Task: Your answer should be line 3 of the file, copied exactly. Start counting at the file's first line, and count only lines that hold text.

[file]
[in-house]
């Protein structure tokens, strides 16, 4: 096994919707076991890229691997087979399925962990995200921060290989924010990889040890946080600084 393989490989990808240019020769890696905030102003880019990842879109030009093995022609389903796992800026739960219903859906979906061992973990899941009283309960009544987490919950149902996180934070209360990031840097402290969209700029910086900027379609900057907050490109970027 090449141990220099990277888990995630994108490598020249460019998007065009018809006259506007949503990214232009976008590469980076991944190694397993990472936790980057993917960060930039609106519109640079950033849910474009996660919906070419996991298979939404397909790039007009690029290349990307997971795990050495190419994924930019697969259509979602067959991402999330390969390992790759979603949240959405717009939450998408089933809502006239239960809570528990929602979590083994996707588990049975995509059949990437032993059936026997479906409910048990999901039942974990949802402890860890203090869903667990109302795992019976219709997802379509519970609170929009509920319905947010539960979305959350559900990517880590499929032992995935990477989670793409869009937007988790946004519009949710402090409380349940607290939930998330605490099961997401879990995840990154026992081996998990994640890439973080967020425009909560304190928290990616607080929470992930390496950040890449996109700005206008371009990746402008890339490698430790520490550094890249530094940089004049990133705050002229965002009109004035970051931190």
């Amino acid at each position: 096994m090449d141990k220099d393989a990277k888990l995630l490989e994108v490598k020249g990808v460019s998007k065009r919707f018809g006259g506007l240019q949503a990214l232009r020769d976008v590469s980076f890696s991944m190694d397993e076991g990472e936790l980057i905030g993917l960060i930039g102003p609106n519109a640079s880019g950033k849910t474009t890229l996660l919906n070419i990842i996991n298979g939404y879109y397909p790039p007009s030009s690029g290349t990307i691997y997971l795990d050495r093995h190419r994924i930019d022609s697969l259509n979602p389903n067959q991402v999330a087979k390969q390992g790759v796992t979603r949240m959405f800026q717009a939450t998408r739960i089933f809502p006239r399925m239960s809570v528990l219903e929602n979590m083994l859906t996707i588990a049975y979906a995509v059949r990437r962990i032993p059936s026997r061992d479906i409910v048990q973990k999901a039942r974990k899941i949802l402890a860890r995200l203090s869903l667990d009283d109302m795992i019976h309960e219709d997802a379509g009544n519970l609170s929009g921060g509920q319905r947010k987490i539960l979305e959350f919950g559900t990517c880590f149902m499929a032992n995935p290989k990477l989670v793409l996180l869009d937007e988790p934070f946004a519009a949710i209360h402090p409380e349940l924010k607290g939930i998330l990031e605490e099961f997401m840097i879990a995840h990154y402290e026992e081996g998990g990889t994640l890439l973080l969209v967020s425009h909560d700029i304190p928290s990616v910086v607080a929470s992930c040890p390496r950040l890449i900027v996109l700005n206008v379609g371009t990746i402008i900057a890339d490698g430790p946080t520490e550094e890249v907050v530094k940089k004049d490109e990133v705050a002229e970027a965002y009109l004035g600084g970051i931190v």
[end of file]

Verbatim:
């Amino acid at each position: 096994m090449d141990k220099d393989a990277k888990l995630l490989e994108v490598k020249g990808v460019s998007k065009r919707f018809g006259g506007l240019q949503a990214l232009r020769d976008v590469s980076f890696s991944m190694d397993e076991g990472e936790l980057i905030g993917l960060i930039g102003p609106n519109a640079s880019g950033k849910t474009t890229l996660l919906n070419i990842i996991n298979g939404y879109y397909p790039p007009s030009s690029g290349t990307i691997y997971l795990d050495r093995h190419r994924i930019d022609s697969l259509n979602p389903n067959q991402v999330a087979k390969q390992g790759v796992t979603r949240m959405f800026q717009a939450t998408r739960i089933f809502p006239r399925m239960s809570v528990l219903e929602n979590m083994l859906t996707i588990a049975y979906a995509v059949r990437r962990i032993p059936s026997r061992d479906i409910v048990q973990k999901a039942r974990k899941i949802l402890a860890r995200l203090s869903l667990d009283d109302m795992i019976h309960e219709d997802a379509g009544n519970l609170s929009g921060g509920q319905r947010k987490i539960l979305e959350f919950g559900t990517c880590f149902m499929a032992n995935p290989k990477l989670v793409l996180l869009d937007e988790p934070f946004a519009a949710i209360h402090p409380e349940l924010k607290g939930i998330l990031e605490e099961f997401m840097i879990a995840h990154y402290e026992e081996g998990g990889t994640l890439l973080l969209v967020s425009h909560d700029i304190p928290s990616v910086v607080a929470s992930c040890p390496r950040l890449i900027v996109l700005n206008v379609g371009t990746i402008i900057a890339d490698g430790p946080t520490e550094e890249v907050v530094k940089k004049d490109e990133v705050a002229e970027a965002y009109l004035g600084g970051i931190v």